Like the other great 19th-century realists, George Eliot excels at rendering the subtle bits of thought and emotion flitting through her characters' head. What further distinguishes her is how she analogizes these in memorable images:
Of Sir James's idea of masculine superiority, which would triumph over any unpleasantnesses that his future wife might bring to their marriage:
"Sir James might not have originated this estimate; but a kind Providence furnishes the limpest personality with a little gunk or starch in the form of tradition."
Of Dorothea's tendency to overlook Casaubon's emotional failings:
"His efforts at exact courtesy and formal tenderness had no defect for her. She filled up all the blanks with unmanifested perfections, interpreting him as she interpreted the works of Providence, and accounting for seeming discords by her own deafness to the higher harmonies."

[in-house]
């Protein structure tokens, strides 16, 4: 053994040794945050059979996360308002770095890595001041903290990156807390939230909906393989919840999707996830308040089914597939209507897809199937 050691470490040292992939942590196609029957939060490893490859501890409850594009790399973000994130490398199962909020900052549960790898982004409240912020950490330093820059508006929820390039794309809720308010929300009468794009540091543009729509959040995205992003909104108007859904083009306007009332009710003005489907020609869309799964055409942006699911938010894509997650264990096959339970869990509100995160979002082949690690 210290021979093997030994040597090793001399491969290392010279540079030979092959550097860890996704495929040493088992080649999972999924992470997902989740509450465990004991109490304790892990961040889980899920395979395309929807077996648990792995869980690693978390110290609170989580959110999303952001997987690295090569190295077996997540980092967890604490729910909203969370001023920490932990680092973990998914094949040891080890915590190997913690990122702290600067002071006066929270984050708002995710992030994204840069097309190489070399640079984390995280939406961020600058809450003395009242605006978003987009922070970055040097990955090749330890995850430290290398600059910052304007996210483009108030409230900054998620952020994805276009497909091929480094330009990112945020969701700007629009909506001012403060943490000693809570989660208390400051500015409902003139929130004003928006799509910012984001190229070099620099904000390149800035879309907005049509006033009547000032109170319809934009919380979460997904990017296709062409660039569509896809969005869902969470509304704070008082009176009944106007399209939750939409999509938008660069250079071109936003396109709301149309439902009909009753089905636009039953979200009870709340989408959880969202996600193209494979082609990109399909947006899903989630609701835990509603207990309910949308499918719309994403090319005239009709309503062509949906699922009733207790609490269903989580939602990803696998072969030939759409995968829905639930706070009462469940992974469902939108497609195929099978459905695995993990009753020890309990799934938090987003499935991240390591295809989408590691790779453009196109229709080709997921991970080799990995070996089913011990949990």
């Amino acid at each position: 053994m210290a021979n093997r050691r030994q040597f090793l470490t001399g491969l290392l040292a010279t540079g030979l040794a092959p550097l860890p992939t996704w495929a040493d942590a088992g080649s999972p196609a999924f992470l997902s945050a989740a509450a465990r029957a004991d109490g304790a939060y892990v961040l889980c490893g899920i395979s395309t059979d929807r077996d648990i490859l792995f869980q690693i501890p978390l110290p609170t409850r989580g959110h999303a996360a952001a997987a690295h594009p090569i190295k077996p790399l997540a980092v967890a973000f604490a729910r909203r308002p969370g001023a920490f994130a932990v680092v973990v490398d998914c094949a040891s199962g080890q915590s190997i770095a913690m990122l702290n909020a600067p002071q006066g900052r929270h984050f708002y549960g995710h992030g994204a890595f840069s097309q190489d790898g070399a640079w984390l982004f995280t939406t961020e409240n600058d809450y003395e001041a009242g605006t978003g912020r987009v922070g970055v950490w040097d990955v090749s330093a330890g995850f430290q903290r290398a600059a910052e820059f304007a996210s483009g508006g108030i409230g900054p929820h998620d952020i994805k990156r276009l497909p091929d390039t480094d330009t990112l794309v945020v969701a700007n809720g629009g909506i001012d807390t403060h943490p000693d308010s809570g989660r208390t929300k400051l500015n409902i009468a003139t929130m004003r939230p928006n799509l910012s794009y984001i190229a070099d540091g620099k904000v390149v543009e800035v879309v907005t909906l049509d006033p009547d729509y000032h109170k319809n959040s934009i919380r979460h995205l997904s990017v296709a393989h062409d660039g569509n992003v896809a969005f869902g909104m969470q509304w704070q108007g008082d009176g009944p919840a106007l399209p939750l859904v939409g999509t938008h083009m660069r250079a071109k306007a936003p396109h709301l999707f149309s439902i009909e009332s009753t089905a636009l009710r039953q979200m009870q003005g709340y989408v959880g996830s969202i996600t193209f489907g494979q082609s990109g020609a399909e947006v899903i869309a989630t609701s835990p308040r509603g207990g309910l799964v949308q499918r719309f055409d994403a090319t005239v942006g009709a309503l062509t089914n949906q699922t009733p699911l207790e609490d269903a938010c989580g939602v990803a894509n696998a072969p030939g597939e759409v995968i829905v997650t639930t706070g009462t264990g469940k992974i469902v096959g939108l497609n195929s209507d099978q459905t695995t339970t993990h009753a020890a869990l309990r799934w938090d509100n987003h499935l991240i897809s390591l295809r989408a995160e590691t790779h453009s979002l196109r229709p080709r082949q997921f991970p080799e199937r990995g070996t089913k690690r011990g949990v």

The rector dismissing the idea that he could influence Mr. Brooke to oppose Dorothea's marriage to Casaubon:
"It would be nonsensical to expect that I could convince Brooke, and make him act accordingly. Brooke is a very good fellow, but pulpy; he will run into any mould, but he won't keep shape."
The neighbors' assessment of Casaubon:
"He has got no good red blood in his body," said Sir James.
"No. Somebody put a drop under a magnifying-glass and it was all semi-colons and parentheses," said Mrs. Cadwaller.
And finally, in a lovely meta-statement, on Casaubon's surprise that marriage did not bring him happiness:
"Poor Mr. Casaubon had imagined that his long studious bachelorhood had stored up for him a compound interest of enjoyment, and that large drafts on his affections would not fail to be honored; for we all of us, grave or light, get our thoughts entangled in metaphors, and act fatally on the strength of them."